What Is Prader-Willi Syndrome? A Primer for Parents

what-is-prader-willi-syndrome-primer.pngAs a parent of a child with Prader-Willi syndrome (PWS), I want to tell every parent who's just received a diagnosis: don't believe everything you read! At the same time, there are a few basic facts about PWS that are helpful to know, and in this blog, I'll give an overview of basic information that can serve as a starting point in your research.

Basic Definition of PWS

Prader-Willi syndrome (PWS) is a rare genetic disorder that occurs in approximately one out of every 15,000 births. PWS affects males and females with equal frequency and affects all races and ethnicities. PWS results from an abnormality of chromosome 15, and it is a chance occurrence. Nothing that parents do either prior to conception or during the pregnancy causes PWS.

The Broad PWS Spectrum

When reading about the symptoms that are associated with PWS, it’s important to keep in mind that PWS has a broad spectrum. Although many symptoms can be associated with PWS, most people don't experience all of the possible symptoms. In addition, the range of severity is very broad. Many parents understandably want to know where their child will fall along the spectrum of PWS, but right now it’s not possible to tell ahead of time which symptoms will happen in any particular individual, or to what degree. We do know that all children with PWS benefit from early intervention, a loving environment, good social interaction and an informed and caring medical team.

Some Common PWS Symptoms

Infants with PWS often have low muscle tone (hypotonia). They may have a weak cry and a poor suck reflex, and can be very sleepy. Babies with PWS usually are unable to breastfeed and may require special bottles or tube feeding. As babies with PWS grow older, strength and muscle tone generally improve. Motor milestones are achieved, but may be delayed.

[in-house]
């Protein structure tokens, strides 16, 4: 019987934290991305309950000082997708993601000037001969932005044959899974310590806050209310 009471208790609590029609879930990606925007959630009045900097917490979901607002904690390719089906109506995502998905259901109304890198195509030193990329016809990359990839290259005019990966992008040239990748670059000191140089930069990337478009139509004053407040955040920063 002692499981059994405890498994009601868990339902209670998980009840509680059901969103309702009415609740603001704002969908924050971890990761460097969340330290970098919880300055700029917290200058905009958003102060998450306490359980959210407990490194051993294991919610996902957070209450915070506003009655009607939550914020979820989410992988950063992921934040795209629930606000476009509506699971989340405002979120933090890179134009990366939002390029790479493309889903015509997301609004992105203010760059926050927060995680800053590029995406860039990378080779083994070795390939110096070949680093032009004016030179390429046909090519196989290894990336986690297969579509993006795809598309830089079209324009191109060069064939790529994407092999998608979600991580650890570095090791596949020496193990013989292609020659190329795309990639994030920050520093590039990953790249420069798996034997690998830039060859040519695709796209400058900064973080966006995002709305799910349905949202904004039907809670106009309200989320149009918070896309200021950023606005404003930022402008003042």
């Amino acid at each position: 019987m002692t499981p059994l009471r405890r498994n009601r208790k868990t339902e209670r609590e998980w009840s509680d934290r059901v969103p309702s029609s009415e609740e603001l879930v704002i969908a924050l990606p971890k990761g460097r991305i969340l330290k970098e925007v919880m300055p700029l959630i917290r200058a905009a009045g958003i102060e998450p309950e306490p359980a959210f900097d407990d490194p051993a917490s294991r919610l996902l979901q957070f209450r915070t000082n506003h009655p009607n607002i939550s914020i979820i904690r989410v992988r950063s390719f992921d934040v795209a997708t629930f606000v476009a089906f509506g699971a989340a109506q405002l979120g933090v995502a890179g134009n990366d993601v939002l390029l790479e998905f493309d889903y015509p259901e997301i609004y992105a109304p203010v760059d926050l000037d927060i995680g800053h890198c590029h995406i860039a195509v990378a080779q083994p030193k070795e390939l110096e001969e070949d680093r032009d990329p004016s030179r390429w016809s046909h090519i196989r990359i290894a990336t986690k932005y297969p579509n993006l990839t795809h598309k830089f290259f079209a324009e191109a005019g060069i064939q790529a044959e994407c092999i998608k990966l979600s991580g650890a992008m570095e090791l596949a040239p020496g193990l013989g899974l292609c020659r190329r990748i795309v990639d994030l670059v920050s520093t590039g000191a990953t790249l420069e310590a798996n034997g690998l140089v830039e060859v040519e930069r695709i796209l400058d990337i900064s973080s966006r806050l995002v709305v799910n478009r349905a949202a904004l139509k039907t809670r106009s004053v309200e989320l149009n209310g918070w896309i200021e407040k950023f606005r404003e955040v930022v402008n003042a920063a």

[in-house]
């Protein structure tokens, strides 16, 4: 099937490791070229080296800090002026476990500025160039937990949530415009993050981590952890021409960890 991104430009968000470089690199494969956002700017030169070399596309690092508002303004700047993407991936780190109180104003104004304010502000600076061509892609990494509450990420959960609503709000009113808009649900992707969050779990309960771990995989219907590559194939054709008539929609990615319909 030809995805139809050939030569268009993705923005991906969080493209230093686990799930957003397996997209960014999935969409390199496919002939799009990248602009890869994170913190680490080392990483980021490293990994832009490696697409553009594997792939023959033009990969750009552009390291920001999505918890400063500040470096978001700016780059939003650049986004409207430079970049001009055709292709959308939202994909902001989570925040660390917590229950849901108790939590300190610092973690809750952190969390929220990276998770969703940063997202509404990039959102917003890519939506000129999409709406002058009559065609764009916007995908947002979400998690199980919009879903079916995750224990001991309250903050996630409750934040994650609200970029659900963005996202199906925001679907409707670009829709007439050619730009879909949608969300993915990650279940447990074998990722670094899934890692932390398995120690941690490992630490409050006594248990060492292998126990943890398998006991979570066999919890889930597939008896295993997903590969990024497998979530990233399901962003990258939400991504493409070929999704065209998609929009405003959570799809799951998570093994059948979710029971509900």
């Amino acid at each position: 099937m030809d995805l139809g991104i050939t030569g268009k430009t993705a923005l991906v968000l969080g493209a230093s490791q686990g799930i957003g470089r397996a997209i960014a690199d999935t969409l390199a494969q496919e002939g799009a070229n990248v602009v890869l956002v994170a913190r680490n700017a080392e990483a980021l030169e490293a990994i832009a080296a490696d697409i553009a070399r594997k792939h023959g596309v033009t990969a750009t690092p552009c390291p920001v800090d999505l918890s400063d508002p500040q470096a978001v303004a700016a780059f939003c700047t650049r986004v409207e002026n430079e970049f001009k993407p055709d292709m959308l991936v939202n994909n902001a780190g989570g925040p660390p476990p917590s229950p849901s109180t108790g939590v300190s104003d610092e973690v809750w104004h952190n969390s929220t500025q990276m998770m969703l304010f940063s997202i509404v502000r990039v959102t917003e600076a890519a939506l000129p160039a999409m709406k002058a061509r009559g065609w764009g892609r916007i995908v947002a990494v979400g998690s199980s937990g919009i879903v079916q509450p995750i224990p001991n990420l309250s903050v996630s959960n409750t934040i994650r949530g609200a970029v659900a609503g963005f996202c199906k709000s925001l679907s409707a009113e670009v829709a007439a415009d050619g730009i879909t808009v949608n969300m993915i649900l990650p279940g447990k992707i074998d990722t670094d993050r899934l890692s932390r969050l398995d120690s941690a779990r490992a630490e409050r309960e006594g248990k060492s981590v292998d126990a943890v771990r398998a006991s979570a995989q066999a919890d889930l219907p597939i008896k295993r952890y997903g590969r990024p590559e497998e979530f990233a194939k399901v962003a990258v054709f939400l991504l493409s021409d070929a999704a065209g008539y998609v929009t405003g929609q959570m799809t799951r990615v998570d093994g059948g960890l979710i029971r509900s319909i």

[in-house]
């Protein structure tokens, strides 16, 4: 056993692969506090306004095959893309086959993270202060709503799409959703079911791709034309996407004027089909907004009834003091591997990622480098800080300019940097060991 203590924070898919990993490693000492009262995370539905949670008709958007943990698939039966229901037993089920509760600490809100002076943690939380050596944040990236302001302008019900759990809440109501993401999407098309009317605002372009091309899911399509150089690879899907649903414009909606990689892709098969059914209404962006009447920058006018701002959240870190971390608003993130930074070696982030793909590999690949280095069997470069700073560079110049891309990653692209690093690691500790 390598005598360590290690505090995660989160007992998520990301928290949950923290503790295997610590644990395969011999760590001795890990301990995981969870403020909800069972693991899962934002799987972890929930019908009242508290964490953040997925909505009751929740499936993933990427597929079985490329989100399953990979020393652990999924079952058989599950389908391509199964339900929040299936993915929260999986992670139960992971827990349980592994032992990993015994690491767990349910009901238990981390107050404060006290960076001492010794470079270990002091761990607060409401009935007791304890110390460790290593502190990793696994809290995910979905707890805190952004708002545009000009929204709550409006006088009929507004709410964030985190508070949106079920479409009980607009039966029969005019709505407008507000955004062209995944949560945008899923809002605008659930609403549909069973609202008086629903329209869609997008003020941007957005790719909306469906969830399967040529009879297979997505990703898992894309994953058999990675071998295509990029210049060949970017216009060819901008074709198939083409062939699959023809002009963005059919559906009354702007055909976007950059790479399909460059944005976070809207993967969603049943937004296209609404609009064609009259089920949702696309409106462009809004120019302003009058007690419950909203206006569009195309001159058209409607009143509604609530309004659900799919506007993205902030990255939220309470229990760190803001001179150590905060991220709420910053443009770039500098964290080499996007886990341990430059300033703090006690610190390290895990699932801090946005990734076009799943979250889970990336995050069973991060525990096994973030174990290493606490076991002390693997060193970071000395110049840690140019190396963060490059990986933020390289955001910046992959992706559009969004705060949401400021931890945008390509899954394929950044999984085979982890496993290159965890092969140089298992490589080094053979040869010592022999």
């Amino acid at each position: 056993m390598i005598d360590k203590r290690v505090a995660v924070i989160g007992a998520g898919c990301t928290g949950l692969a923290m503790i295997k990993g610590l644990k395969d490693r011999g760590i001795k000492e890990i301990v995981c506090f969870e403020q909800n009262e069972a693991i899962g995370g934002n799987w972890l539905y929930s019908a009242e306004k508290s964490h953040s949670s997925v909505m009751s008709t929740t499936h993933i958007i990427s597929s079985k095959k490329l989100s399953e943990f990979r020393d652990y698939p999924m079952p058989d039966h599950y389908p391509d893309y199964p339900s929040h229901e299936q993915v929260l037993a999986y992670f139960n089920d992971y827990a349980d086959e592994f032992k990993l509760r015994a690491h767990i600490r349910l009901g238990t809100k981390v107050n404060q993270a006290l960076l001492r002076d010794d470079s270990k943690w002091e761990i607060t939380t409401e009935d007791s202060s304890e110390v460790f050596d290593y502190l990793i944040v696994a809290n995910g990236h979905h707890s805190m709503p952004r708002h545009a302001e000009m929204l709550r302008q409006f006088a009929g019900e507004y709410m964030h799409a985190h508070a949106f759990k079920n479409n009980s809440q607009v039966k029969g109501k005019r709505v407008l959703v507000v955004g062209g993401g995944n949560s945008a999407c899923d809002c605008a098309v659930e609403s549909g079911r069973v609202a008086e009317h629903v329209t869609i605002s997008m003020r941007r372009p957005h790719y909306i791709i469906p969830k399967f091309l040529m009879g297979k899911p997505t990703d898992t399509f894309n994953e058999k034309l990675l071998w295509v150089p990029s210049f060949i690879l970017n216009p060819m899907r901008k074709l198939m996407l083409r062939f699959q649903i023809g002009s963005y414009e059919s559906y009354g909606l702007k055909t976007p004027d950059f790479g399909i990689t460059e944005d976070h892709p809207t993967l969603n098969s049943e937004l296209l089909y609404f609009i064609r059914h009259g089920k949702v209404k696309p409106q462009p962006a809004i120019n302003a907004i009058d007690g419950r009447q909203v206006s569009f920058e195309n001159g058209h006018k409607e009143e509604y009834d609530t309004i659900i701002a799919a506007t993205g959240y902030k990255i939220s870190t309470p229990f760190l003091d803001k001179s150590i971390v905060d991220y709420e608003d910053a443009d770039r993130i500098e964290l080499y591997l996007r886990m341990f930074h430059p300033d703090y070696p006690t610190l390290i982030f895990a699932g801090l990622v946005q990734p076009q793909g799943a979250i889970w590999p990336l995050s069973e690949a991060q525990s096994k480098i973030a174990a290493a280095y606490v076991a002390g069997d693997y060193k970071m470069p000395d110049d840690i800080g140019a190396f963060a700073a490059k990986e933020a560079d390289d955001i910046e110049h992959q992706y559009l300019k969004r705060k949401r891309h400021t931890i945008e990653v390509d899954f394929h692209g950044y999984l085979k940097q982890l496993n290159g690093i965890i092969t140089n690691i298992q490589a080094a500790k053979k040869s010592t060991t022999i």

Unregulated appetite (hyperphagia) and easy weight gain commonly begin between ages 3 and 8 years old, but are quite variable in onset and intensity. In addition, the metabolic rate of persons with PWS is lower than normal. Maintaining a healthy weight can be challenging, but is achievable if there are consistent rules about food, and if family, friends and teachers work together to maintain a healthy and controlled food environment.

A variety of other clinical features can also be associated with PWS. Individuals typically exhibit cognitive challenges, with IQs ranging from the low normal range to moderate intellectual disability. Those with normal IQs usually have some learning disabilities. Other clinical problems may include growth hormone deficiency/short stature, scoliosis, sleep disturbances with excessive daytime sleepiness, high pain threshold, speech apraxia/dyspraxia, and infertility.

Behavioral challenges can also arise, and may include increased anxiety, obsessive-compulsive symptoms, skin picking, and difficulty controlling emotions. Adults with PWS are at increased risk for mental health issues.

There Is Hope

Although the symptoms associated with PWS are daunting, there are many reasons to be hopeful. Acting proactively to become educated about PWS and to set up a good environment will help your child thrive. In addition, PWS research offers new possibilities to eliminate the challenges of Prader-Willi syndrome. There are a variety of new drugs currently in development for control of appetite in PWS and most of this progress has occurred in the last few years.

There have also been recent advances in technologies to manipulate DNA, which have led to the possibility of gene-based strategies to treat PWS at the molecular level. Conventional drugs and devices are being developed and tested to alleviate some of the more troubling aspects of PWS including hypotonia, hyperphagia, and behavioral problems. Research has brought us a wealth of opportunities and hope for the days ahead, and the number of potential new therapies and intensity of investigation is promising.

For more helpful information and advice from parents who have been through the same challenges you're facing, download First Steps: A Parent’s Guide to Prader-Willi Syndrome.

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Susan Hedstrom


Susan Hedstrom is the Executive Director for the Foundation for Prader-Willi Research. Passionate about finding treatments for PWS, Susan joined FPWR in 2009 shortly after her son, Jayden, was diagnosed with Prader-Willi Syndrome. Rather than accepting PWS as it has been defined, Susan has chosen to work with a team of pro-active and tireless individuals to accelerate PWS research in order to change the natural history of PWS. Inspired by her first FPWR conference and the team of researchers that were working to find answers for the syndrome, she hosted her first One SMALL Step walk in 2010 and began the development of the One SMALL Step walk program which now raises over $1.5 million a year for PWS research.